Jim Sliwa | Eurek Alert!
Further information:
http://www.asmusa.org

Further reports about: SCFAs appetite baboons bacteria bacterial colon fiber grass metabolites microbiology potato suppression

More articles from Life Sciences:

nachricht Scientists coax proteins to form synthetic structures with method that mimics nature
15.01.2019 | University of Texas at Austin

nachricht DNA library of apoid wasps published
15.01.2019 | Staatliche Naturwissenschaftliche Sammlungen Bayerns

All articles from Life Sciences >>>

The most recent press releases about innovation >>>

Die letzten 5 Focus-News des innovations-reports im Überblick:

Im Focus: Nanocellulose for novel implants: Ears from the 3D-printer

Cellulose obtained from wood has amazing material properties. Empa researchers are now equipping the biodegradable material with additional functionalities to produce implants for cartilage diseases using 3D printing.

It all starts with an ear. Empa researcher Michael Hausmann removes the object shaped like a human ear from the 3D printer and explains:

Im Focus: Elucidating the Atomic Mechanism of Superlubricity

The phenomenon of so-called superlubricity is known, but so far the explanation at the atomic level has been missing: for example, how does extremely low friction occur in bearings? Researchers from the Fraunhofer Institutes IWM and IWS jointly deciphered a universal mechanism of superlubricity for certain diamond-like carbon layers in combination with organic lubricants. Based on this knowledge, it is now possible to formulate design rules for supra lubricating layer-lubricant combinations. The results are presented in an article in Nature Communications, volume 10.

One of the most important prerequisites for sustainable and environmentally friendly mobility is minimizing friction. Research and industry have been dedicated...

Im Focus: Mission completed – EU partners successfully test new technologies for space robots in Morocco

Just in time for Christmas, a Mars-analogue mission in Morocco, coordinated by the Robotics Innovation Center of the German Research Center for Artificial Intelligence (DFKI) as part of the SRC project FACILITATORS, has been successfully completed. SRC, the Strategic Research Cluster on Space Robotics Technologies, is a program of the European Union to support research and development in space technologies. From mid-November to mid-December 2018, a team of more than 30 scientists from 11 countries tested technologies for future exploration of Mars and Moon in the desert of the Maghreb state.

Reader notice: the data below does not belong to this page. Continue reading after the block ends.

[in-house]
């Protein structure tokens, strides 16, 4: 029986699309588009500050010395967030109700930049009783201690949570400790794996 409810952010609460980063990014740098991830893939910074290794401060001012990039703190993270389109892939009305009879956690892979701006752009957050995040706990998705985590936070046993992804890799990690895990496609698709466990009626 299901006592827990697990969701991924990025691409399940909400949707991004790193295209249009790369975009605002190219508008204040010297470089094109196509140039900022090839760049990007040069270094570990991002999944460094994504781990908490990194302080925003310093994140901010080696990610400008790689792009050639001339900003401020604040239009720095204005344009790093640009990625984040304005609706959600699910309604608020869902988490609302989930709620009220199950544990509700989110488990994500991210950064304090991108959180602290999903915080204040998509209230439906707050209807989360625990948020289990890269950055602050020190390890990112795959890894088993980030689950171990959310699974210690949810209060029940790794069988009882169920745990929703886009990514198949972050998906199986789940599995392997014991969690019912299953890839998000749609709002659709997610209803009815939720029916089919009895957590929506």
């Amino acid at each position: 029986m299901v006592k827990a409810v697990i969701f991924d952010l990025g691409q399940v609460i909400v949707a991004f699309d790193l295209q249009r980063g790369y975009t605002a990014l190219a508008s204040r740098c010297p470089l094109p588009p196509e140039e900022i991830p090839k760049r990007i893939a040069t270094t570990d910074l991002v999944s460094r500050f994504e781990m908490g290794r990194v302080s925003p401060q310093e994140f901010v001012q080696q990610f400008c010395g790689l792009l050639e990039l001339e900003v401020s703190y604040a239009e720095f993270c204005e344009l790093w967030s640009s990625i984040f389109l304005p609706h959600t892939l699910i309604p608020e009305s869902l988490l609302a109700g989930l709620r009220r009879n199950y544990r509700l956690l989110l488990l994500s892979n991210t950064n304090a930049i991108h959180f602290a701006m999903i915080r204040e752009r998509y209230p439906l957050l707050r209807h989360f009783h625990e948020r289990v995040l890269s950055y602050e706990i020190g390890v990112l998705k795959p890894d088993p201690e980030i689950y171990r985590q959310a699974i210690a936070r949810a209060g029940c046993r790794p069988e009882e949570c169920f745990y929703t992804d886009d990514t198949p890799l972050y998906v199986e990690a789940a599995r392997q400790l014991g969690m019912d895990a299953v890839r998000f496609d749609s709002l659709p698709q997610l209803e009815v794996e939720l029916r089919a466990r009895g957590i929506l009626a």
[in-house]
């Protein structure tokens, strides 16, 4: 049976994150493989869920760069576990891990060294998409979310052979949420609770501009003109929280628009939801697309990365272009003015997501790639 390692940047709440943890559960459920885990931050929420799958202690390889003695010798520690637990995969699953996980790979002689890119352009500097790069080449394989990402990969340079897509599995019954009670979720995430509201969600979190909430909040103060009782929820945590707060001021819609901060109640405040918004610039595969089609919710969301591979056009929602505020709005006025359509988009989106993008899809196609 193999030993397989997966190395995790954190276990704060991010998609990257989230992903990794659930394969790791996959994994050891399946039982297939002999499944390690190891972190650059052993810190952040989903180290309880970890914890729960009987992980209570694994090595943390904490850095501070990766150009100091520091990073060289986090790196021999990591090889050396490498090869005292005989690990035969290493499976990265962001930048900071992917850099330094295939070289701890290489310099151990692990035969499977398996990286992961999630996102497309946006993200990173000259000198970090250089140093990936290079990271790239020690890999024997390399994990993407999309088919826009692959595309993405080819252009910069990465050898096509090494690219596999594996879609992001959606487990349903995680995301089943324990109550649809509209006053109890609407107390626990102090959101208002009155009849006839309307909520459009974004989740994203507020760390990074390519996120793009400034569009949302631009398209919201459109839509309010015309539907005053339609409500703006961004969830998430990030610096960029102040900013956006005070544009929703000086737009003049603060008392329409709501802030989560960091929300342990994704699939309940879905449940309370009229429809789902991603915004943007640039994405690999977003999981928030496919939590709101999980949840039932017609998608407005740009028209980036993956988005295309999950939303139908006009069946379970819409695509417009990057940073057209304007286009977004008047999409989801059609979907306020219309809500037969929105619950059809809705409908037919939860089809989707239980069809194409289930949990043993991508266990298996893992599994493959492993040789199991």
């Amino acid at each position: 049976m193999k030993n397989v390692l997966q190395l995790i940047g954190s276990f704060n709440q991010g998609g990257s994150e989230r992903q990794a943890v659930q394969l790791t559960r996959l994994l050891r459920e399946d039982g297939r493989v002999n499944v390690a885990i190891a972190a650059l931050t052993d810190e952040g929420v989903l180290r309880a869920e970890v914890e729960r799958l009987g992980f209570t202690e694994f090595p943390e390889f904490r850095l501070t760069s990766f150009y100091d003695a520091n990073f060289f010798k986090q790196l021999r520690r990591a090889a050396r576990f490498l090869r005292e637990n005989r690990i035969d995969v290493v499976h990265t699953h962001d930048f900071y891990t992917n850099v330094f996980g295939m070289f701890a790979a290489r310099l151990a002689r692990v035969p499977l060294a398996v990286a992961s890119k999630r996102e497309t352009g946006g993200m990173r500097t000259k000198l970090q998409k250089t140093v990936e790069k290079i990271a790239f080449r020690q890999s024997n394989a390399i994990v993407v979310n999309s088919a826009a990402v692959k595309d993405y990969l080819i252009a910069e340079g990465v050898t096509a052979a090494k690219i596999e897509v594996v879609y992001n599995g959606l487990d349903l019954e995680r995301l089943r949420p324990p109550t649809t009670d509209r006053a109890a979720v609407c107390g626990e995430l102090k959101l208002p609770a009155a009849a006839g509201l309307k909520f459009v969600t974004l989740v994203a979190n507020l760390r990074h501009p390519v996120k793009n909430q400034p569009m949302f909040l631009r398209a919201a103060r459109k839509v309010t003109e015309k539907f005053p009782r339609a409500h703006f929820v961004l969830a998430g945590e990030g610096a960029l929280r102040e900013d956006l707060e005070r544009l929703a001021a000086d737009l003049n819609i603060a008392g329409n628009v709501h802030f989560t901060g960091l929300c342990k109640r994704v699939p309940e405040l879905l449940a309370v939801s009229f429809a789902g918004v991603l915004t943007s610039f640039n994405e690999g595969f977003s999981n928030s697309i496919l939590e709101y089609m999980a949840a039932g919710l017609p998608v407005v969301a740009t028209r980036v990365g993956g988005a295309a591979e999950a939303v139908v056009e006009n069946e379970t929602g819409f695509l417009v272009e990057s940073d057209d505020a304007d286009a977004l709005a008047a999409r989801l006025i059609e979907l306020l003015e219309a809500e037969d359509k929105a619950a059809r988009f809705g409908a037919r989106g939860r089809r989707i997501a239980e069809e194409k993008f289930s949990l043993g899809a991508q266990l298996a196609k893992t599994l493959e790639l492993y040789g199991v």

Close to the border with Algeria, the Erfoud region in Morocco – known to tourists for its impressive sand dunes – offered ideal conditions for the four-week...

Im Focus: Programming light on a chip

Research opens doors in photonic quantum information processing, optical signal processing and microwave photonics

Researchers from the Harvard John A. Paulson School of Engineering and Applied Sciences (SEAS) have developed a new integrated photonics platform that can...

Im Focus: Physicists uncover new competing state of matter in superconducting material

A team of experimentalists at the U.S. Department of Energy's Ames Laboratory and theoreticians at University of Alabama Birmingham discovered a remarkably long-lived new state of matter in an iron pnictide superconductor, which reveals a laser-induced formation of collective behaviors that compete with superconductivity.

"Superconductivity is a strange state of matter, in which the pairing of electrons makes them move faster," said Jigang Wang, Ames Laboratory physicist and...

All Focus news of the innovation-report >>>

Anzeige

Anzeige

VideoLinks
Industry & Economy
Event News

11th International Symposium: “Advanced Battery Power – Kraftwerk Batterie” Aachen, 3-4 April 2019

14.01.2019 | Event News

ICTM Conference 2019: Digitization emerges as an engineering trend for turbomachinery construction

12.12.2018 | Event News

New Plastics Economy Investor Forum - Meeting Point for Innovations

10.12.2018 | Event News

 
Latest News

Scientists coax proteins to form synthetic structures with method that mimics nature

15.01.2019 | Life Sciences

Next generation photonic memory devices are light-written, ultrafast and energy efficient

15.01.2019 | Information Technology

Viennese scientists develop promising new type of polymers

15.01.2019 | Materials Sciences

VideoLinks
Science & Research
Overview of more VideoLinks >>>